“It’s civil war in the G.O.P.,” said Richard Viguerie, a veteran conservative warrior who helped invent the political direct mail business.
The moment draws comparisons to some of the biggest fights of recent Republican Party history — the 1976 clash between the insurgent faction of activists who supported Ronald Reagan for president that year and the moderate party leaders who stuck by President Gerald R. Ford, and the split between the conservative Goldwater and moderate Rockefeller factions in 1964.
Some optimistic Republicans note that both of those campaigns planted the seeds for the conservative movement’s greatest success: Reagan’s 1980 election and two terms as president.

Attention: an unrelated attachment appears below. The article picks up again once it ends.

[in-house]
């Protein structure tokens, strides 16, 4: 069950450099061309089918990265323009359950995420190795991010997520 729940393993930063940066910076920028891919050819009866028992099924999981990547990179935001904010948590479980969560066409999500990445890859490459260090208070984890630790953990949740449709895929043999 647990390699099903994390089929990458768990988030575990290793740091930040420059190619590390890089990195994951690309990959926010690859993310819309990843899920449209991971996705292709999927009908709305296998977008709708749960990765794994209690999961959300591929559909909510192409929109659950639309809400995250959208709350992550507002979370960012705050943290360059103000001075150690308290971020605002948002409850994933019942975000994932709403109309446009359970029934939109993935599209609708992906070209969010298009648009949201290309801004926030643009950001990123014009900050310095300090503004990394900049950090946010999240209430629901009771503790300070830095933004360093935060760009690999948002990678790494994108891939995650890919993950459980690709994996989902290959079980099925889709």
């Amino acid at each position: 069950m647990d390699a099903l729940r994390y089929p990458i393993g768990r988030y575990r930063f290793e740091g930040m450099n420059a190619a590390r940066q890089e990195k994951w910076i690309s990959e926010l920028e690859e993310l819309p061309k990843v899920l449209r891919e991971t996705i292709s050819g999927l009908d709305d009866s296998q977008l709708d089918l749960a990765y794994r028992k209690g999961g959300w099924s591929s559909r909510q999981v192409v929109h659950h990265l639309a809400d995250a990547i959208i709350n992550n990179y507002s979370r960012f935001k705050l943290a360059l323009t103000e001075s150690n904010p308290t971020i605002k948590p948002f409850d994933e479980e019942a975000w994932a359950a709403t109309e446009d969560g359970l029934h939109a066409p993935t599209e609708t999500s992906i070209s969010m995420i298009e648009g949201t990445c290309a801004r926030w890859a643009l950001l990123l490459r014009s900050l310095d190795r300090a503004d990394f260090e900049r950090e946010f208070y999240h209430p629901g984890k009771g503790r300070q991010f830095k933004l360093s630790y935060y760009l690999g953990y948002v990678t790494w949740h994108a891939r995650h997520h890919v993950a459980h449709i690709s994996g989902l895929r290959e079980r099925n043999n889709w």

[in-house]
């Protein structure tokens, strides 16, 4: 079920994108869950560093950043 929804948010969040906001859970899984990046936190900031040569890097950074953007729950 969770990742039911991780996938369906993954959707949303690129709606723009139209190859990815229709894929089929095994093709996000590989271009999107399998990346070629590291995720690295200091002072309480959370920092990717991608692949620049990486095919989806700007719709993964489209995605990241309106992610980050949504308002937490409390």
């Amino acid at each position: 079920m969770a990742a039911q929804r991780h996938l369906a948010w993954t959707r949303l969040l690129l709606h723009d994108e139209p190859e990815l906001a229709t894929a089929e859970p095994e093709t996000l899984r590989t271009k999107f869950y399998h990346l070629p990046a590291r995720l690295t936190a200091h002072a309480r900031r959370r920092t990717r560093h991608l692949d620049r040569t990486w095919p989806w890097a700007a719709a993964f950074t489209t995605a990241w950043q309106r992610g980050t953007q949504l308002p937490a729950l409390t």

“The business community thought the supply-siders were nuts, and the country club Republicans thought the social conservatives scary,” William Kristol, the editor of The Weekly Standard, said of those squabbles. “That all worked out O.K.”
Far from being chastened by the failure to achieve any of the concessions they had sought from President Obama — primarily to roll back his signature health care law — the conservative activists who helped drive the confrontation in Congress and helped fuel support for the 144 House Republicans who voted against ending it are now intensifying their effort to rid the party of the sort of timorous Republicans who they said doomed their effort from the start.
“This was an inflection point because the gap between what people believe in their hearts and what they see in Washington is getting wider and wider,” said Jim DeMint, a former South Carolina senator and current Heritage Foundation president, who as a founder of the Senate Conservatives Fund is helping lead the insurgency.